How would you feel if you sold your business?

Imagine swapping years of blood, sweat and tears for a multi-million pound payday.

It would be easy to think you’d be overjoyed, relieved and excited but many founders are struck by a condition I call ‘seller’s remorse’.

It normally happens when you’ve been immersed in your business 24/7 and you’ve finally sold your business at 3am on Wednesday morning without having discussed what you’re going to do next.


One female founder who sold her business compared it to selling a child and I joked: ‘I don’t think I would have got as much for your child!’

However there’s a serious point here if you are considering selling your business.

It’s essential you figure out what you’re going to do afterwards so you have more of a soft landing than a crash landing.

A lot of sellers speak of a feeling of anti-climax when they put pen to paper.

For a lot of people their identity is tied up in a business so when they sell their business they feel as though they’ve lost their identify too.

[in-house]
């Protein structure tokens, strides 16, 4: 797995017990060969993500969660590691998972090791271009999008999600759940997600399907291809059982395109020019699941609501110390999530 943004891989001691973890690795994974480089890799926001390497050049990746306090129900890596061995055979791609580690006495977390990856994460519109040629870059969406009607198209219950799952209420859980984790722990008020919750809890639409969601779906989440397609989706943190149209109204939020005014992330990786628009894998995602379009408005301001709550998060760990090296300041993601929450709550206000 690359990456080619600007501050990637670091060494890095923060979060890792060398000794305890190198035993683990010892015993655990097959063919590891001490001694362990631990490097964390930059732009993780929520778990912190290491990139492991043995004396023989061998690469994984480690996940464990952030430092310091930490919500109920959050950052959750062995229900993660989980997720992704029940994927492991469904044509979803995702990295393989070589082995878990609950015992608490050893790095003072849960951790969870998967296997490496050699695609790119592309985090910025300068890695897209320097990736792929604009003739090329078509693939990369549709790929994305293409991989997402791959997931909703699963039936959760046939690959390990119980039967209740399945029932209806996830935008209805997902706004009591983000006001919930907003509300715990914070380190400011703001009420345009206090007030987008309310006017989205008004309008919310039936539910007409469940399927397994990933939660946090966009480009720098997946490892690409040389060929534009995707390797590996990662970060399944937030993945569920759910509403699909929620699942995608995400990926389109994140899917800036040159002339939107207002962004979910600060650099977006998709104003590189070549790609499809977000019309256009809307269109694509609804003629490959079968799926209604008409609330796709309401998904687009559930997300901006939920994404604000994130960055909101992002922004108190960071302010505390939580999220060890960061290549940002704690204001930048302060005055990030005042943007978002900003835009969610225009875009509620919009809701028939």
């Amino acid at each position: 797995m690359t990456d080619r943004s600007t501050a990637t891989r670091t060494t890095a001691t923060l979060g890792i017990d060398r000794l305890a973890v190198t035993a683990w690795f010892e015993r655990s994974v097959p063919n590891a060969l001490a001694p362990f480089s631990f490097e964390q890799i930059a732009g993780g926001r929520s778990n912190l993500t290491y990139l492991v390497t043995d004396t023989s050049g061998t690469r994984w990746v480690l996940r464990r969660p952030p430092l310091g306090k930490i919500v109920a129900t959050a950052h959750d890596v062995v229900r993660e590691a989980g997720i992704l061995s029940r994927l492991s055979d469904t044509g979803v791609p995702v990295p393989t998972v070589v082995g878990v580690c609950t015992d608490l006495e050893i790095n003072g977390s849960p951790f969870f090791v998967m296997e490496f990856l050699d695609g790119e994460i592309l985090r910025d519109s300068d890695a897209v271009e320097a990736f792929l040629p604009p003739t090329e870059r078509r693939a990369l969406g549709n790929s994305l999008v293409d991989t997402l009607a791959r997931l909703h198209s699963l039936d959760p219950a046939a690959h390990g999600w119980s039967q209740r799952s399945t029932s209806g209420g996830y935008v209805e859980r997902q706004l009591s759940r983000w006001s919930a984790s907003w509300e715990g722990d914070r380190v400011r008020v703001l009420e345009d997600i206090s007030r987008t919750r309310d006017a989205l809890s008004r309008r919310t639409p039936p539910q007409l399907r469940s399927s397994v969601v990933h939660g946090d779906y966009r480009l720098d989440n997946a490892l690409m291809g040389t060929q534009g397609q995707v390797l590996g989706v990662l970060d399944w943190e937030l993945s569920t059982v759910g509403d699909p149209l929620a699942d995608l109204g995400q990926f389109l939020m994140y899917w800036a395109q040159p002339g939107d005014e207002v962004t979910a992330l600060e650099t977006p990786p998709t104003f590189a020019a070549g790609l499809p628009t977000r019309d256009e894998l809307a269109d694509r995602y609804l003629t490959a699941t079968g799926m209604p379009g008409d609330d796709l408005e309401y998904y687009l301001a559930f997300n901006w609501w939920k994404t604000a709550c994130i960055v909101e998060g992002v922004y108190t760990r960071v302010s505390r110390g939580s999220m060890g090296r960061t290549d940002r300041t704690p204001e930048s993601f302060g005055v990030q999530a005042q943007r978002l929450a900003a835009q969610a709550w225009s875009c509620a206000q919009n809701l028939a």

If you’ve already been successful the proceeds of a sale can make a big number in your bank account a bit bigger but it’s not going to transform your life.

A lot of people will treat you differently when you’ve sold-up and no longer run the company. That was certainly the case when I sold ATM machine operator Cardpoint.

As well as seller’s remorse another condition I see is ‘Sudden Wealth Syndrome’ (SWS) which impacts people who suddenly become wealthy.

People can feel guilty over their change in circumstances and experience a genuine fear of coming into that amount of  money and what would happen if they lost it.

It’s a natural reaction and most of the people who sell a business actually end up giving a large amount of their money away because that makes them happier than it sitting in a bank.

What they like about money is the freedom it gives you rather the feeling of being wealthy. The key point is to plan your life after you’ve sold your business, before you sell it!

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